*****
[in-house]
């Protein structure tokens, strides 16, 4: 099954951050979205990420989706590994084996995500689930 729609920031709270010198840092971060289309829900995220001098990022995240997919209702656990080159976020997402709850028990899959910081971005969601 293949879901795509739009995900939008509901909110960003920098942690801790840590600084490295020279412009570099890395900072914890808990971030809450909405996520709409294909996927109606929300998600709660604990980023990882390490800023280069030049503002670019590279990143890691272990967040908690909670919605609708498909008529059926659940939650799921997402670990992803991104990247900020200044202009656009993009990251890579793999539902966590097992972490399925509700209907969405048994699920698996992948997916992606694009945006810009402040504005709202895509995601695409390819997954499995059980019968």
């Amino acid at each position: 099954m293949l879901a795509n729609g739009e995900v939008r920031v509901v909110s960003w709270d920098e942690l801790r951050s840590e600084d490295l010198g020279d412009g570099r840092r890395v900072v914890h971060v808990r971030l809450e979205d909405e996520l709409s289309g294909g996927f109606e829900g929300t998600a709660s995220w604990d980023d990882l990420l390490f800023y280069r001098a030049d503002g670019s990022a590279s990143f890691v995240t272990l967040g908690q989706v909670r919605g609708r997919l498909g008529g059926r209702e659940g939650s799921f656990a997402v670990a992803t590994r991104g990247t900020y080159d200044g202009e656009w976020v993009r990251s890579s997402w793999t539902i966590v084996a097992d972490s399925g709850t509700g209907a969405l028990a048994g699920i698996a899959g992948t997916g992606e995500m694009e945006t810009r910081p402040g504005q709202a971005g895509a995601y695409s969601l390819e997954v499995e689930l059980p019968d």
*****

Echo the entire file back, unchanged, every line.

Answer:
[in-house]
């Protein structure tokens, strides 16, 4: 099954951050979205990420989706590994084996995500689930 729609920031709270010198840092971060289309829900995220001098990022995240997919209702656990080159976020997402709850028990899959910081971005969601 293949879901795509739009995900939008509901909110960003920098942690801790840590600084490295020279412009570099890395900072914890808990971030809450909405996520709409294909996927109606929300998600709660604990980023990882390490800023280069030049503002670019590279990143890691272990967040908690909670919605609708498909008529059926659940939650799921997402670990992803991104990247900020200044202009656009993009990251890579793999539902966590097992972490399925509700209907969405048994699920698996992948997916992606694009945006810009402040504005709202895509995601695409390819997954499995059980019968």
């Amino acid at each position: 099954m293949l879901a795509n729609g739009e995900v939008r920031v509901v909110s960003w709270d920098e942690l801790r951050s840590e600084d490295l010198g020279d412009g570099r840092r890395v900072v914890h971060v808990r971030l809450e979205d909405e996520l709409s289309g294909g996927f109606e829900g929300t998600a709660s995220w604990d980023d990882l990420l390490f800023y280069r001098a030049d503002g670019s990022a590279s990143f890691v995240t272990l967040g908690q989706v909670r919605g609708r997919l498909g008529g059926r209702e659940g939650s799921f656990a997402v670990a992803t590994r991104g990247t900020y080159d200044g202009e656009w976020v993009r990251s890579s997402w793999t539902i966590v084996a097992d972490s399925g709850t509700g209907a969405l028990a048994g699920i698996a899959g992948t997916g992606e995500m694009e945006t810009r910081p402040g504005q709202a971005g895509a995601y695409s969601l390819e997954v499995e689930l059980p019968d």